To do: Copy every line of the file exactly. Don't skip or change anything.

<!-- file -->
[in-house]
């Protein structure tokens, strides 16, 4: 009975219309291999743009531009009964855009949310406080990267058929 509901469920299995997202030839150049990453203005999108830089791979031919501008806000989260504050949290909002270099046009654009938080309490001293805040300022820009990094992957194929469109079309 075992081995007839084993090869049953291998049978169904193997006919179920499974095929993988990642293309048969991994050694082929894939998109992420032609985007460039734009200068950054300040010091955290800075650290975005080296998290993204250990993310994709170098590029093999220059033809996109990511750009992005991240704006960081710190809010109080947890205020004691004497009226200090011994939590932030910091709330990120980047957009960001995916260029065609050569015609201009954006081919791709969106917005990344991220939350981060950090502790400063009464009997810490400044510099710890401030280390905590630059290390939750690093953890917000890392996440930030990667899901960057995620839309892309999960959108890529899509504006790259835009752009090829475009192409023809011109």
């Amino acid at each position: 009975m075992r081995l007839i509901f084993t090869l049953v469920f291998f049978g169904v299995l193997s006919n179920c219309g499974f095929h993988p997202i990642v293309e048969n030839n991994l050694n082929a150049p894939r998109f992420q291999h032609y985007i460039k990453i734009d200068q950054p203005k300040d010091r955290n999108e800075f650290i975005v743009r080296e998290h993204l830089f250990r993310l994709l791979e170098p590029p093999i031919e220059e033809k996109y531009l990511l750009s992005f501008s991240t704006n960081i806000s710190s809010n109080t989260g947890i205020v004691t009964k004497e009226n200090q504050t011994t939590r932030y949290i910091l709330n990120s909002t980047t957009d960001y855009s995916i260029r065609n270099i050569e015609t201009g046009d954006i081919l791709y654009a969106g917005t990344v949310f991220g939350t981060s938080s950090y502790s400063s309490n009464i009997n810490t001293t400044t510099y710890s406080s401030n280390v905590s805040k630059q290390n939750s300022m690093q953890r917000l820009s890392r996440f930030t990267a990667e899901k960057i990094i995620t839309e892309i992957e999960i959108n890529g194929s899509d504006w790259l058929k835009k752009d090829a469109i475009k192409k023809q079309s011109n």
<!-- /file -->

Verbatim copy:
[in-house]
């Protein structure tokens, strides 16, 4: 009975219309291999743009531009009964855009949310406080990267058929 509901469920299995997202030839150049990453203005999108830089791979031919501008806000989260504050949290909002270099046009654009938080309490001293805040300022820009990094992957194929469109079309 075992081995007839084993090869049953291998049978169904193997006919179920499974095929993988990642293309048969991994050694082929894939998109992420032609985007460039734009200068950054300040010091955290800075650290975005080296998290993204250990993310994709170098590029093999220059033809996109990511750009992005991240704006960081710190809010109080947890205020004691004497009226200090011994939590932030910091709330990120980047957009960001995916260029065609050569015609201009954006081919791709969106917005990344991220939350981060950090502790400063009464009997810490400044510099710890401030280390905590630059290390939750690093953890917000890392996440930030990667899901960057995620839309892309999960959108890529899509504006790259835009752009090829475009192409023809011109």
């Amino acid at each position: 009975m075992r081995l007839i509901f084993t090869l049953v469920f291998f049978g169904v299995l193997s006919n179920c219309g499974f095929h993988p997202i990642v293309e048969n030839n991994l050694n082929a150049p894939r998109f992420q291999h032609y985007i460039k990453i734009d200068q950054p203005k300040d010091r955290n999108e800075f650290i975005v743009r080296e998290h993204l830089f250990r993310l994709l791979e170098p590029p093999i031919e220059e033809k996109y531009l990511l750009s992005f501008s991240t704006n960081i806000s710190s809010n109080t989260g947890i205020v004691t009964k004497e009226n200090q504050t011994t939590r932030y949290i910091l709330n990120s909002t980047t957009d960001y855009s995916i260029r065609n270099i050569e015609t201009g046009d954006i081919l791709y654009a969106g917005t990344v949310f991220g939350t981060s938080s950090y502790s400063s309490n009464i009997n810490t001293t400044t510099y710890s406080s401030n280390v905590s805040k630059q290390n939750s300022m690093q953890r917000l820009s890392r996440f930030t990267a990667e899901k960057i990094i995620t839309e892309i992957e999960i959108n890529g194929s899509d504006w790259l058929k835009k752009d090829a469109i475009k192409k023809q079309s011109n």